The Arthurian Saga: The Singing Sword (Bk 2)
We know the legends: Arthur, who brought justice to a land that had known only cruelty and force; his father, Uther, who had carved a kingdom out of the chaos of the fallen Roman Empire; the sword Excalibur, drawn from stone by England’s greatest king. But legends do not tell the whole tale. Legends do not tell of the despairing Roman soldiers, abandoned by their empire, faced with the choice of fleeing back to Rome or struggling to create a last stronghold against barbarian onslaughts from the north and the east. Legends do not tell of Arthur’s great-grandfather, Publius Varrus, the warrior who marked the boundaries of a reborn empire with his own shed blood; they do not tell of Publius’ wife, Luceiia, British-born and Roman-raised, whose fierce beauty burned pale next to her passion for law and honor. The Singing Sword continues the gripping epic begun in The Skystone. As the great night of the Dark Ages falls over Roman Britain, a lone man and woman fight to build a last stronghold of law and learning – a crude hill-fort which one day, long after their deaths, will become a legendary city; a crude hill-fort which one day will be known as Camelot.
Prologue to “The Singing Sword”
The Tribune recognized the first signs from more than a mile away, just as the road dropped down from the ridge to enter the trees; a whirlpool of hawks and carrion-eaters, spiralling above the treetops of the forest ahead of him. With a harsh command to his centurion to pick up the pace of his men, the officer kicked his horse forward, uncaring that he was leaving his infantry escort far behind. The swirling birds meant death; their numbers meant that they were above a clearing in the forest; and their continuing flight meant that they were afraid to land: Probably wolves. The Tribune lowered the face-protector of his helmet to guard himself from whipping twigs and took his horse into the trees at a full gallop, sensing that all danger of ambush or opposition was long gone.
He heard wolves fighting among themselves while he was still far distant from them, and he kicked his horse to even greater speed, shouting at the top of his voice and making the maximum possible noise to distract them from their grisly feast. He had little doubt about what they were eating.
As he burst in to the clearing, the wolves crowded together, bellies low to the ground, snarling and slavering as they faced the newcomer. He put his horse at them without hesitation, drawing his short sword and slashing at them, his horse using its hooves in its own battle with the wolves. The snarling fury of the pack quickly became a crescendo of yelps of pain and fear as horse and rider laid about them, and soon one, and then all of the lean, grey scavengers broke off the fight and fled to the protection of the bushes that surrounded the clearing.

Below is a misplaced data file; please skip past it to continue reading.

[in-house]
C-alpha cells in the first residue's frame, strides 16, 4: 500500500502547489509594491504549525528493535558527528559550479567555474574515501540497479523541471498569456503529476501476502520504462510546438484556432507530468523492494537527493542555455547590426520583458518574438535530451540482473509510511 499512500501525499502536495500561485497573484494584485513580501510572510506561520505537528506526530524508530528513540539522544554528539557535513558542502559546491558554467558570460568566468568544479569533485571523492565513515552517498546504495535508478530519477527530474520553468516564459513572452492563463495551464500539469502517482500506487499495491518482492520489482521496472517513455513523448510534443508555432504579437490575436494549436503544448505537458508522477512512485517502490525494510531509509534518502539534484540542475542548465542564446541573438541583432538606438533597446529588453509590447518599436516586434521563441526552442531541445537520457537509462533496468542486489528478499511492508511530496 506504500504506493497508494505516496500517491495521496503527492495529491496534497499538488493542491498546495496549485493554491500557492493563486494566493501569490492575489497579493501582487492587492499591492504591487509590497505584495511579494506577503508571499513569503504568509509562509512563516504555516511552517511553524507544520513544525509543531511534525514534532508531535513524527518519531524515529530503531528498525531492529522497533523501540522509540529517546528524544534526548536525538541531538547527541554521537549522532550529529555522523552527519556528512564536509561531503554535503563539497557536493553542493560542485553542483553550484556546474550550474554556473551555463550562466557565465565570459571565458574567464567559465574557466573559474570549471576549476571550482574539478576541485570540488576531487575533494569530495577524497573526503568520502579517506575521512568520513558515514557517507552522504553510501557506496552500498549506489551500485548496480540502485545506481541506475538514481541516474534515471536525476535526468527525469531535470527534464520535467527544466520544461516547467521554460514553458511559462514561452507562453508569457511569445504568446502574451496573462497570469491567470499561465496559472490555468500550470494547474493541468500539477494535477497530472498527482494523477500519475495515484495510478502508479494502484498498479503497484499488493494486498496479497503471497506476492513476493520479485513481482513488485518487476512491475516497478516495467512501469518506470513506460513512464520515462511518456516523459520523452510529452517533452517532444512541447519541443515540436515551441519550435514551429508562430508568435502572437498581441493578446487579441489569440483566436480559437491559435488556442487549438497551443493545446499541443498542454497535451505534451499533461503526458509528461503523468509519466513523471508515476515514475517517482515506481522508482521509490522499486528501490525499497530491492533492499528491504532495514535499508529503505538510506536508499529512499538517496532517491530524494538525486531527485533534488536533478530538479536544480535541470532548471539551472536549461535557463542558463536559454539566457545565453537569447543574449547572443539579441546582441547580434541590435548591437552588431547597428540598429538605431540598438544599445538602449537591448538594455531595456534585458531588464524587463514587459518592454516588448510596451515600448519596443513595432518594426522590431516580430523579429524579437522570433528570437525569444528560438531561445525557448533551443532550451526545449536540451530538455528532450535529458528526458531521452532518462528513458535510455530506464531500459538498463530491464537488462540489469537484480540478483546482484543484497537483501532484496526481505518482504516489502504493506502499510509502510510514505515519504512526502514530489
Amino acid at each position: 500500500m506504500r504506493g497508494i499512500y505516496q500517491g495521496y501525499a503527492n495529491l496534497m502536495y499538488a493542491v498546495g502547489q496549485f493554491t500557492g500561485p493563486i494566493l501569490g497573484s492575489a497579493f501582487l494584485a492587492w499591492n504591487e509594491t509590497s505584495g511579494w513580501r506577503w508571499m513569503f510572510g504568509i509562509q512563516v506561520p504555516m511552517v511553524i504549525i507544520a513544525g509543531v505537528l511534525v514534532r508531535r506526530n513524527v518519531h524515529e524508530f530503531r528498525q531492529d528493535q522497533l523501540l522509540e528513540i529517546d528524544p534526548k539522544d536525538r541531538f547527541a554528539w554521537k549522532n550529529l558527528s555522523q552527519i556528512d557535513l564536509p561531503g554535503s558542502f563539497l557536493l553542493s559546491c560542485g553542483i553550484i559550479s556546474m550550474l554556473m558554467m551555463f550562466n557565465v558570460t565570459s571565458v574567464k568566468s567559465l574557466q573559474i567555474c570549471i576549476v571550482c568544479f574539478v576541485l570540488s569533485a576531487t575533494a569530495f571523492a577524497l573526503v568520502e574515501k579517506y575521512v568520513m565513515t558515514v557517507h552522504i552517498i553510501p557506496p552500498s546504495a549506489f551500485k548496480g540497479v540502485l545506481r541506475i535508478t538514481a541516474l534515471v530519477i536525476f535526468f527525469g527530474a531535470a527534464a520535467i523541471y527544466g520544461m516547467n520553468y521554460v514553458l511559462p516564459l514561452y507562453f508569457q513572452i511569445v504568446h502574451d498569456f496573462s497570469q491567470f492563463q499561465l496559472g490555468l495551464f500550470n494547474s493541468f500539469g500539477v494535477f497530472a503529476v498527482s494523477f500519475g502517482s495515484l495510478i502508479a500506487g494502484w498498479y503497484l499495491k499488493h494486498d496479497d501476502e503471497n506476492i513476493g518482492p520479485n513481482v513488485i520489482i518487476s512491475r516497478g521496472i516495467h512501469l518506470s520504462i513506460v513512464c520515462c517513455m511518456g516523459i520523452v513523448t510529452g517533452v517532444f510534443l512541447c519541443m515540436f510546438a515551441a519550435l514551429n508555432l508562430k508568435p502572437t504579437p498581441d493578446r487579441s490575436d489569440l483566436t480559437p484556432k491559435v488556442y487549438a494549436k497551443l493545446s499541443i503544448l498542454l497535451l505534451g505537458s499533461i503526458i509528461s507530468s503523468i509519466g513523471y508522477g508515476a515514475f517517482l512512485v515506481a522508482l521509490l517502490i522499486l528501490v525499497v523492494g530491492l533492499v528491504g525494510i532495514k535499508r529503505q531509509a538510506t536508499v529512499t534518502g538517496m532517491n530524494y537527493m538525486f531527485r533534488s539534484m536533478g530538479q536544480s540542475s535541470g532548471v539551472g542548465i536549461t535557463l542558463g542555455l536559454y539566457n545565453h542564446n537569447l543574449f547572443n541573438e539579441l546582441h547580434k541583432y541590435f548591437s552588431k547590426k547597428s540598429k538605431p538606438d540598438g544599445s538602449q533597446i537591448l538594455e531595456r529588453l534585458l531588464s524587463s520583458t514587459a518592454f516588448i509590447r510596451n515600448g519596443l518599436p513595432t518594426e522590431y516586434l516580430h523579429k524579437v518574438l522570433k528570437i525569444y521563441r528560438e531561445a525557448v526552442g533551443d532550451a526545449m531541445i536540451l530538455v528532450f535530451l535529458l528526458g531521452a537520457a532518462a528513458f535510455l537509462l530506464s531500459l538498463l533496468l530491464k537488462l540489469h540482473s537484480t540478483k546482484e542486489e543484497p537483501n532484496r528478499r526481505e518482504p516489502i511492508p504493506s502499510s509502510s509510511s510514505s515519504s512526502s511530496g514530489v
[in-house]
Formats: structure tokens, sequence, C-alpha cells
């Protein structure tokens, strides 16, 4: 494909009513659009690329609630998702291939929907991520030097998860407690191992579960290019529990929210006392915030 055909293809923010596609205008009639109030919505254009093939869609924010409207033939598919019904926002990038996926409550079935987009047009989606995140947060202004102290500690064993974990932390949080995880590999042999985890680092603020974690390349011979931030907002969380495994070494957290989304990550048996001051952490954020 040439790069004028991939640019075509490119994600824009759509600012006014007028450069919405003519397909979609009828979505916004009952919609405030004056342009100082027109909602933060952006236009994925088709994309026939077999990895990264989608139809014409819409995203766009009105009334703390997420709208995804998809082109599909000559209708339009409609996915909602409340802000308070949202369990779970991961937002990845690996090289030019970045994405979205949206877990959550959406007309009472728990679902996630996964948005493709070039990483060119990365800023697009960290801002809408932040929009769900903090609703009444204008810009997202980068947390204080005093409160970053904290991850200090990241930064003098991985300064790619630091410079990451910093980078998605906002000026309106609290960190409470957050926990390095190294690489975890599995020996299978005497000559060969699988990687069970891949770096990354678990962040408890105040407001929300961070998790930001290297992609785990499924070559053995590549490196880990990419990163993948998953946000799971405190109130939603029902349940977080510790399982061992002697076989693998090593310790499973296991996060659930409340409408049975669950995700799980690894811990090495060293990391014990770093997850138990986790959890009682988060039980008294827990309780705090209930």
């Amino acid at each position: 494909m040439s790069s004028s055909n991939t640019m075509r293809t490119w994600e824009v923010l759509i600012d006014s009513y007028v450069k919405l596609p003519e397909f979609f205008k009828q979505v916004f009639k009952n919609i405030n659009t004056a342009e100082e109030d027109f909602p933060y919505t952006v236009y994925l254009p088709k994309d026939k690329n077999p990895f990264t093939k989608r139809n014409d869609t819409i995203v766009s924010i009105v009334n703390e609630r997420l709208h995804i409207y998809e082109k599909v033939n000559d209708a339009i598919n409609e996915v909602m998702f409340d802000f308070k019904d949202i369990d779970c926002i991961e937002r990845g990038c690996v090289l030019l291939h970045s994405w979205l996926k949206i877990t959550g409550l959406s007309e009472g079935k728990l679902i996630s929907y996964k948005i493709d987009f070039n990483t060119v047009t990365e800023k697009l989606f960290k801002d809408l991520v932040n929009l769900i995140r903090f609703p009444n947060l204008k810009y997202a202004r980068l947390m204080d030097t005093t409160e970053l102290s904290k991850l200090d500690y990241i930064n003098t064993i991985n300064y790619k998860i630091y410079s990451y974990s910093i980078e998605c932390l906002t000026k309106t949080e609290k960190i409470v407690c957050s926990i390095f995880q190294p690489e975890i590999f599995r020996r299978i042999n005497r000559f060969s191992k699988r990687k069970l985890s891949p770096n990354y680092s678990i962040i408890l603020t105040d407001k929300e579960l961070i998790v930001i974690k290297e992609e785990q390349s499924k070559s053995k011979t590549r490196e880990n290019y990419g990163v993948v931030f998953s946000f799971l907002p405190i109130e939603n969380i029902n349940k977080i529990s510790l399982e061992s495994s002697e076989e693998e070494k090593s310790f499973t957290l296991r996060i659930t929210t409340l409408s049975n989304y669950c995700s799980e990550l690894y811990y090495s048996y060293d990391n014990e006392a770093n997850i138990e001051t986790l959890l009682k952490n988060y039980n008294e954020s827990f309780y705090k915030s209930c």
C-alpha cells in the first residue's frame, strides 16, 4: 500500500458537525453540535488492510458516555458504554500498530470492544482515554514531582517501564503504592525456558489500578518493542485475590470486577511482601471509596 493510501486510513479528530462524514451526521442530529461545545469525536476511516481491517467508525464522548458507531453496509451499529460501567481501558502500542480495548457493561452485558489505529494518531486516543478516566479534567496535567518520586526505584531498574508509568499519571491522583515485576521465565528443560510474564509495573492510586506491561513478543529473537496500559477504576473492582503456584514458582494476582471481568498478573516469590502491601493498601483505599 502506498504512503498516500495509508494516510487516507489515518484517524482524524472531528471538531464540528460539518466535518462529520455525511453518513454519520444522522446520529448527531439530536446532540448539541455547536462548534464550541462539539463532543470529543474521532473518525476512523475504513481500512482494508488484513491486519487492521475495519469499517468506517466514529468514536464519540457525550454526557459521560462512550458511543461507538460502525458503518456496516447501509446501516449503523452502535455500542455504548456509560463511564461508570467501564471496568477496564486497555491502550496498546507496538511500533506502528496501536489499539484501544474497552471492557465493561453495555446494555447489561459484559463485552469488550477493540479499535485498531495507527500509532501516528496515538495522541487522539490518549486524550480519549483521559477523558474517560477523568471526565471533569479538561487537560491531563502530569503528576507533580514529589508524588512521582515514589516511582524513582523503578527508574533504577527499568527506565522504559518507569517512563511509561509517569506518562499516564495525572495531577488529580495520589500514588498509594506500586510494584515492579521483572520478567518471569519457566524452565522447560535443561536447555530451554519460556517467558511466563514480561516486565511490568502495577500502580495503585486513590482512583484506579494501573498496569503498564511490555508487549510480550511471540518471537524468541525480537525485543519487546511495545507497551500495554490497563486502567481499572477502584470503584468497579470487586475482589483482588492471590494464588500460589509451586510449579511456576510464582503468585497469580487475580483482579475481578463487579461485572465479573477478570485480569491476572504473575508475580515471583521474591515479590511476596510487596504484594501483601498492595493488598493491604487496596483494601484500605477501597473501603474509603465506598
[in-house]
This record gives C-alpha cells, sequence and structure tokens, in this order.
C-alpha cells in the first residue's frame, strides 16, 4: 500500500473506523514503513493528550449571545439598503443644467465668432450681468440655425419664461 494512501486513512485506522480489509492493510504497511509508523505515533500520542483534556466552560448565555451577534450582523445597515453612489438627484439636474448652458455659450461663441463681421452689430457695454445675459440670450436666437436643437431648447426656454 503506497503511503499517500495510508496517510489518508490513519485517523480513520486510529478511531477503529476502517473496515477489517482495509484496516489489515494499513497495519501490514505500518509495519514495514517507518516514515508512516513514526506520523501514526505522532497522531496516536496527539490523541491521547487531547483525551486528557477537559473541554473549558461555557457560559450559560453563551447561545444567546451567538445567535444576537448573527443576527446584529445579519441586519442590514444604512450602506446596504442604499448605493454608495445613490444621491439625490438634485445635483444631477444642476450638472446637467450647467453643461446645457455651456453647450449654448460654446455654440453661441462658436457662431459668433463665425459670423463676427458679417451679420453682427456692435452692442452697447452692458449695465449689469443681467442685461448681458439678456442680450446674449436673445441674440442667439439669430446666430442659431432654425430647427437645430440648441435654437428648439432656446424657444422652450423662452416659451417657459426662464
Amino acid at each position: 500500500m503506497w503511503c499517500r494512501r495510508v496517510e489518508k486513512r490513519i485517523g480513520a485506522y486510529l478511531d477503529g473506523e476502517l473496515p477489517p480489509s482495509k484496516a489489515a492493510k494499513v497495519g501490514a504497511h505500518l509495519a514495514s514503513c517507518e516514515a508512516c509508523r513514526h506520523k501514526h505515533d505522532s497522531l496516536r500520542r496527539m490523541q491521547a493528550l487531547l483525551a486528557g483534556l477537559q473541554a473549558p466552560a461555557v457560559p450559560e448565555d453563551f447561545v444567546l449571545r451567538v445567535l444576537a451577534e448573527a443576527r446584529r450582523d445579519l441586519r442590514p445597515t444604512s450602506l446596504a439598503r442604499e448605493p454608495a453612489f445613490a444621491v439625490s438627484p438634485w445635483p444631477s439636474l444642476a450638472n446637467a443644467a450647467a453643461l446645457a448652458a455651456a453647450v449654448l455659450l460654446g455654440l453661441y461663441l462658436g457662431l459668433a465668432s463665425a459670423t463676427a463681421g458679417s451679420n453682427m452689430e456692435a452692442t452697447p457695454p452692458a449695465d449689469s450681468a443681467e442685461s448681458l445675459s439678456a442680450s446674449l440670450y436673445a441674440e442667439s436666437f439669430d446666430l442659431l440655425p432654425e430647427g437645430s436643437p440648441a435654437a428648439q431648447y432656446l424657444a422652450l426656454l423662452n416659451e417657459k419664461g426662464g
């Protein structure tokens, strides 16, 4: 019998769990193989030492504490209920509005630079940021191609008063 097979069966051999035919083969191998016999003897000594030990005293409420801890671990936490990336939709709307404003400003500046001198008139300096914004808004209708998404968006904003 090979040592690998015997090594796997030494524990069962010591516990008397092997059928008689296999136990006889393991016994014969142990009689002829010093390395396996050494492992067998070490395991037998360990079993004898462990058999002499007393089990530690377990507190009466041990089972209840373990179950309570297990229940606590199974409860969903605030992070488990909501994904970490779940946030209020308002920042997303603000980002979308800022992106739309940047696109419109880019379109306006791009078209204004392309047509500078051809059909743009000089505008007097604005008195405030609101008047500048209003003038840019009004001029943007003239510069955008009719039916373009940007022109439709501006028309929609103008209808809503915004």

When they had gone, out of sight among the bushes and safely beyond his reach, the Tribune looked around at the scene he had ridden into. The clearing was dominated by one massive, ancient oak tree that had an arrangement of ropes and pulleys strung across one of its huge branches. One of these ropes reached to a ring fastened to a heavy stake that had been driven deep into the ground. The condition of the ground around the stake _ the grass trodden flat and dead and scattered haphazardly with piles of human excrement _ showed that someone had been confined there for many days. The bodies of three men, one of them absolutely naked, sprawled on the dusty, blood-spattered ground. Flies swarmed everywhere, attracted, like the birds and the wolves, by the smell of sun-warmed blood. The two clothed bodies had both been badly bitten about the face by the wolves, particularly the younger of the two, a blond man whose neck and throat had been slashed by a sword almost deeply enough to decapitate him.
The naked man lay face down, his left arm extended and ripped open on the underside, close to the shoulder, where one of the wolves had been chewing at it. There was another clear set of tooth marks on the body’s right thigh, although the bite had not been ripped away. The only blood visible on this corpse was pooled beneath it. Incongruously, a rolled parchment scroll lay pinned beneath the outstretched arm of the naked body, and the Tribune idly wondered what it contained. He threw his leg over his horse’s neck and slid easily to the ground, where he collected the scroll, carefully making sure no blood touched it. That done, he rolled the corpse easily on to its back and gazed at the massive, eloquently fatal stab wound in the centre of its chest, just below the peak of the rib cage. He snorted through his nostrils, then prised open the seal on the rolled parchment and began to read, whispering the words to himself to clarify the sense of them as he deciphered the densely packed mass of characters. After the first few sentences, he stiffened and lifted his eyes to look at the dead man at his feet, then squatted, picked up the corpse’s wrist and felt for a pulse. There was none. He dropped the hand, stood erect again, and continued to read.